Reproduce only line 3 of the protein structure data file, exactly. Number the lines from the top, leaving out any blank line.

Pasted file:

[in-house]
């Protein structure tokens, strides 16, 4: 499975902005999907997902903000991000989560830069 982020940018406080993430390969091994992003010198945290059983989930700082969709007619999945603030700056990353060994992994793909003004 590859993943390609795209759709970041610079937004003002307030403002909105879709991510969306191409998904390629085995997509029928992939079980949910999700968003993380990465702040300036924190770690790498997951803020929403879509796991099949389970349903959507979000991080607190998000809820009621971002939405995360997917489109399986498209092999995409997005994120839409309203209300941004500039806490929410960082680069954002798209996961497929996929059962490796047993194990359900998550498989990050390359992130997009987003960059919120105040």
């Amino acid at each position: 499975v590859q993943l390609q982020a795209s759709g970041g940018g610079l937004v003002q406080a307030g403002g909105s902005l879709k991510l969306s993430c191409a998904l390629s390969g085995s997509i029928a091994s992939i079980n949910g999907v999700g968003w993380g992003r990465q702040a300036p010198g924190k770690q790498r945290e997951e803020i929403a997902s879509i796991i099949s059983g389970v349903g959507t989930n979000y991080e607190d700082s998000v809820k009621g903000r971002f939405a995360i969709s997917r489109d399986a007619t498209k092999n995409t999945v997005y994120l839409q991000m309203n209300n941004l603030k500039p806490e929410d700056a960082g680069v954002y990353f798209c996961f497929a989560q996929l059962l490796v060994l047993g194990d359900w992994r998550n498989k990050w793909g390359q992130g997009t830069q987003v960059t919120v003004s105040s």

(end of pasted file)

């Amino acid at each position: 499975v590859q993943l390609q982020a795209s759709g970041g940018g610079l937004v003002q406080a307030g403002g909105s902005l879709k991510l969306s993430c191409a998904l390629s390969g085995s997509i029928a091994s992939i079980n949910g999907v999700g968003w993380g992003r990465q702040a300036p010198g924190k770690q790498r945290e997951e803020i929403a997902s879509i796991i099949s059983g389970v349903g959507t989930n979000y991080e607190d700082s998000v809820k009621g903000r971002f939405a995360i969709s997917r489109d399986a007619t498209k092999n995409t999945v997005y994120l839409q991000m309203n209300n941004l603030k500039p806490e929410d700056a960082g680069v954002y990353f798209c996961f497929a989560q996929l059962l490796v060994l047993g194990d359900w992994r998550n498989k990050w793909g390359q992130g997009t830069q987003v960059t919120v003004s105040s």